Wednesday, February 02, 2005

Good bye to UKIP

UKIP at London Assembly has now officially transmogrified itself into Veritas at London Assembly. We shall still be led by the Dear Leader and Voice of Reason, now also known as the Deputy Leader of Veritas (so he is going to be kind of DL squared). The new blog will still be reporting on his doings, on the doings of the other Veritas London Assembly member, Peter Hulme-Cross.

We shall report on events in the Great Glass Egg and on the doings of Hizonner the Mayor. And last but very much not least, we shall go on reporting on events in the dreaded European Union and analyzing them as well as developments in the campaign back home.

So, thank you for supporting and reading this blog and, please, read the new one and tell other people about it. The URL is:

Tuesday, February 01, 2005

Elections and constitutions

Possibly the most extraordinary and, indeed, the most reprehensible of all the extraordinary and reprehensible reactions to the successful Iraqi election this week-end was the sight of a demonstration in Spain protesting against it. Cannot have an election under American occupation, they said; American money is being used to pay for something or other.

What these people were really saying – and how often have we heard it – was that, somehow, Iraqis and Arabs in general are different from thee and me and do not deserve freedom and democracy. They do not really want it. They want stability even if it means rule by bloodthirsty dictators like Saddam Hussein and his psychopathic family.

Very nice, too, and would be even nicer if the people of Spain (or Britain for that matter) paid a little more attention to what is going on in their own superior political systems: a wholesale surrender of democratic rights and liberties to the great managerial dictatorship of the European Union.

Meanwhile, the Iraqi people confounded the nay-sayers and have turned out in large numbers to vote in the first free election for a couple of generations at least. It seems that the turn-out across the country, despite the terrorist attacks and the threats of more, despite the troubles and the murders (though, let’s face it, only in four regions) was 55 per cent. In some regions it was considerably higher.

How does this compare with the turn-out across Europe for that democratic fig-leaf for the system, the European Parliament? How does this compare with the ever falling turn-out for the British General Election or for any other elections in the superior democracies of Europe?

The Spanish government will soon have to answer that question for the first of the Constitutional referendums is about to take place on February 20, in Spain, and some worry has been expressed.

Oh not about the vote – that is a foregone conclusion. Spain, as Prime Minister Zapatero keeps telling us (having won an election in which the electorate showed itself to be far more afraid than the people or Iraq), is one of the most pro-European countries.

What he means is that Spain gets an extraordinarily good deal and its politicians scream blue murder whenever that deal is threatened, so they are in favour of the Constitution as they assume it will be more of the same.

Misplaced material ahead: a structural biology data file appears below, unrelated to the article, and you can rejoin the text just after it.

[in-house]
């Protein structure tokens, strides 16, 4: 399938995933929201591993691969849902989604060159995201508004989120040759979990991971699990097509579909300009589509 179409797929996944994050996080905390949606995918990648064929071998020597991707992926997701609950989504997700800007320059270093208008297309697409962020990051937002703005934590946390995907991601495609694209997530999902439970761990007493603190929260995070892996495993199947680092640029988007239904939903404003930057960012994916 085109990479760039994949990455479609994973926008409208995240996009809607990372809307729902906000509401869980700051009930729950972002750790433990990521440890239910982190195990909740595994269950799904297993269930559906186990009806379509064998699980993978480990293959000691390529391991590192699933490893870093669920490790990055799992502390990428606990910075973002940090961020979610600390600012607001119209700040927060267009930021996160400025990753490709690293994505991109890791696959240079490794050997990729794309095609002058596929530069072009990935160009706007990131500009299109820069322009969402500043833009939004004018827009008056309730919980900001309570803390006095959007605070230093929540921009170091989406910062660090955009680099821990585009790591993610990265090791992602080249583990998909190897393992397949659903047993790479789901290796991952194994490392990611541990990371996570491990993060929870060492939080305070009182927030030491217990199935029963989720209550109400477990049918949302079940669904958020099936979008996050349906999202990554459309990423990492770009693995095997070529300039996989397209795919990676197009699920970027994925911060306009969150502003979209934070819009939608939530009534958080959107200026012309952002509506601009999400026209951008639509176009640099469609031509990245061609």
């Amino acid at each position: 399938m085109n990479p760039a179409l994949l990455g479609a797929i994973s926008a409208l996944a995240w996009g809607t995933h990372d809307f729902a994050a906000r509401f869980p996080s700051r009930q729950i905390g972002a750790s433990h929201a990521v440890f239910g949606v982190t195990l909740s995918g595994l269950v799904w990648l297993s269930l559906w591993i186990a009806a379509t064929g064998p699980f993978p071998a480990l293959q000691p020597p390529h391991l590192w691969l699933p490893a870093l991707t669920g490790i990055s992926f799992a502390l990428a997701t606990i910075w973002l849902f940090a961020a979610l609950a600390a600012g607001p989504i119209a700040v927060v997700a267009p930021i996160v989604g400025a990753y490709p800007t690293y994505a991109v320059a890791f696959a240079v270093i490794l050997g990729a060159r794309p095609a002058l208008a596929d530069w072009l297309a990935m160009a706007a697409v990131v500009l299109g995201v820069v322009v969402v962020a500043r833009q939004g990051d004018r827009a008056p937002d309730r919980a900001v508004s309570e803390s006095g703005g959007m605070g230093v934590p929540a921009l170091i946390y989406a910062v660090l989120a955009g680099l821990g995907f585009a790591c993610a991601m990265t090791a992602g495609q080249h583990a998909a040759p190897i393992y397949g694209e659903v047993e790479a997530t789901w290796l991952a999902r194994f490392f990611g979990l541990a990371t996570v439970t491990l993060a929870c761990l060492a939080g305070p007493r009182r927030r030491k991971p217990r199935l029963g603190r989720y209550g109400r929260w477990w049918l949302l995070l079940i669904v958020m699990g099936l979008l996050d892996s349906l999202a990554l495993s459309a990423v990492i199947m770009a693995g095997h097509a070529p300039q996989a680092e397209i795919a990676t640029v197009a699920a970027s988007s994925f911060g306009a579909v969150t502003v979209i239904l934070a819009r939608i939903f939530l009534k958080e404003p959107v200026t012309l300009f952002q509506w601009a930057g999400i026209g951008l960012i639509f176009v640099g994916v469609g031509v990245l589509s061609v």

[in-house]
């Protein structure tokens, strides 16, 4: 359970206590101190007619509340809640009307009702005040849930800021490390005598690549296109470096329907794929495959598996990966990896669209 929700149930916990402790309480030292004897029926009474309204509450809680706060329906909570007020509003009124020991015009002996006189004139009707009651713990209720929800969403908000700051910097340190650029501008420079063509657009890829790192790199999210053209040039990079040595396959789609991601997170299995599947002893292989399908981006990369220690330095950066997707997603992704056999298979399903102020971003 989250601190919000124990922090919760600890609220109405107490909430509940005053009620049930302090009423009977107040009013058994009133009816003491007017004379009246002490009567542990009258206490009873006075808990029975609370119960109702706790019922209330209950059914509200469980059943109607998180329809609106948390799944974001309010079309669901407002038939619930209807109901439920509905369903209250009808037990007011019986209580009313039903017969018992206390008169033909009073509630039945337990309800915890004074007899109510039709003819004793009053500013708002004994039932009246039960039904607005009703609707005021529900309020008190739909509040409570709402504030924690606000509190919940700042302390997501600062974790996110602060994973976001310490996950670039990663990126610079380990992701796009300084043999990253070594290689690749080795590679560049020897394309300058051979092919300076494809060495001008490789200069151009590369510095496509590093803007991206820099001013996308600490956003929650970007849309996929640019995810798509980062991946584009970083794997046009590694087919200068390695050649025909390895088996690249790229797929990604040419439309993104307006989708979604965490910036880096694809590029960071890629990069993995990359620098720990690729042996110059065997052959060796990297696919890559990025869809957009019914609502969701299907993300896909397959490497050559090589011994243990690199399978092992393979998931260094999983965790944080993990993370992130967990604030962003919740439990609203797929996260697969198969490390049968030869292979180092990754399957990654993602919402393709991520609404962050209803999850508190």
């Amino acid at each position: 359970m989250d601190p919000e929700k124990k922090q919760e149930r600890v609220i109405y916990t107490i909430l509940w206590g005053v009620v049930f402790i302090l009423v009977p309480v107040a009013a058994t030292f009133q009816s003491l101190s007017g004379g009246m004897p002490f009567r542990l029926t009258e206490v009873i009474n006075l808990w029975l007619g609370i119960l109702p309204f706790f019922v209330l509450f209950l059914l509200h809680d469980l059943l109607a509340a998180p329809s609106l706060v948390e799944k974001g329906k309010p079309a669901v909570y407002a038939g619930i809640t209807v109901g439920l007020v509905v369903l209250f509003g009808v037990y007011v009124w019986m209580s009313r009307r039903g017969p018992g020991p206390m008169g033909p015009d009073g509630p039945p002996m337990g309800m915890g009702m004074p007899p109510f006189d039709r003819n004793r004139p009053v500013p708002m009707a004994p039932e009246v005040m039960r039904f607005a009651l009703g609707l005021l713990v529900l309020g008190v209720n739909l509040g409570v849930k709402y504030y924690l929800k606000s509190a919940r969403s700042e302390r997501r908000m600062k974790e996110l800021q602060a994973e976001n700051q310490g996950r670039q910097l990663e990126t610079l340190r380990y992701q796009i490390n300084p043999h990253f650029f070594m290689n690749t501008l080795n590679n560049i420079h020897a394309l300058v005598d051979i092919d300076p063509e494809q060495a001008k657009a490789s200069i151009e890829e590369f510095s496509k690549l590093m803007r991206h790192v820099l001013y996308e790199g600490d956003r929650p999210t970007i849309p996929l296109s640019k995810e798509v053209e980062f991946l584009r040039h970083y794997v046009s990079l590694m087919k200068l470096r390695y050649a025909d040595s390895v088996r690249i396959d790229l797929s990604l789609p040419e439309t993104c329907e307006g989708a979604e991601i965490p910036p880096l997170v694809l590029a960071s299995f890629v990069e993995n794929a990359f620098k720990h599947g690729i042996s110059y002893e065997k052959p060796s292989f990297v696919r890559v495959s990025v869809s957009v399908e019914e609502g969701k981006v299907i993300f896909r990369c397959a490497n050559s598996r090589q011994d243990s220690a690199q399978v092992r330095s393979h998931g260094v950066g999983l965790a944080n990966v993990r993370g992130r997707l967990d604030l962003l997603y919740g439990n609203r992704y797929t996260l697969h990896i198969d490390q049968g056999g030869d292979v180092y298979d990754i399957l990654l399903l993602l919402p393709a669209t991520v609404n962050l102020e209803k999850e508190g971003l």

No, what Zapatero and the others are worried about is the turn-out. Apparently, only the most optimistic commentators predict more than 50 per cent. Something to be proud of, given how important the Constitution is going to be.

Oh and by the way, I hope all our readers know what the Iraqi vote was about: to elect a commission that will debate and write a constitution. Ahem, I do not recall M Giscard d’Estaing’s Convention being elected. You cannot ask the people to decide such matters. Well, not in Europe, anyway. In Iraq, maybe.

Thursday, January 27, 2005

Who is backing the bid?

Not the readers of This is London, the Evening Standard’s website, that’s for sure. The last time I looked (about two minutes ago) their question “Do you support London’s bid for the 2012 Olympic Games?” had the following result: 38 per cent voted yes and 62 per cent no. Perhaps Hizonner should get his minions to get in there and vote. But then, we can play that game as well.

After all, UKIP at the London Assembly was the first political organization to oppose that useless and expensive bid. Make Britain proud, indeed! Britain has plenty to be proud of without a ridiculous extravaganza that will mortgage Londoners' income for decades to come. (Membership of the EU is, of course, not one of those things.)

Still no improvement in London's transport system

There is one thing about Hizonner the Mayor. He is really rather old-fashioned. He may be a socialist (some days of the week) and an old-time supporter of trade union rights (until he has to negotiate with them himself, but it was ever thus); he may be Europhile who thinks that entering the euro is on par politically speaking with adopting summer time on a permanent basis; but when it comes to trying to find someone he thinks might be efficient, where does he turn? To the United States.

That’s right. Just as in those old Ealing comedies, efficiency and achievement means “get a Yank”. Unfortunately, he got the wrong Yank. New Yorkers could not believe their luck when Bob Kiley left their rather benighted subway system for the greener pastures of London.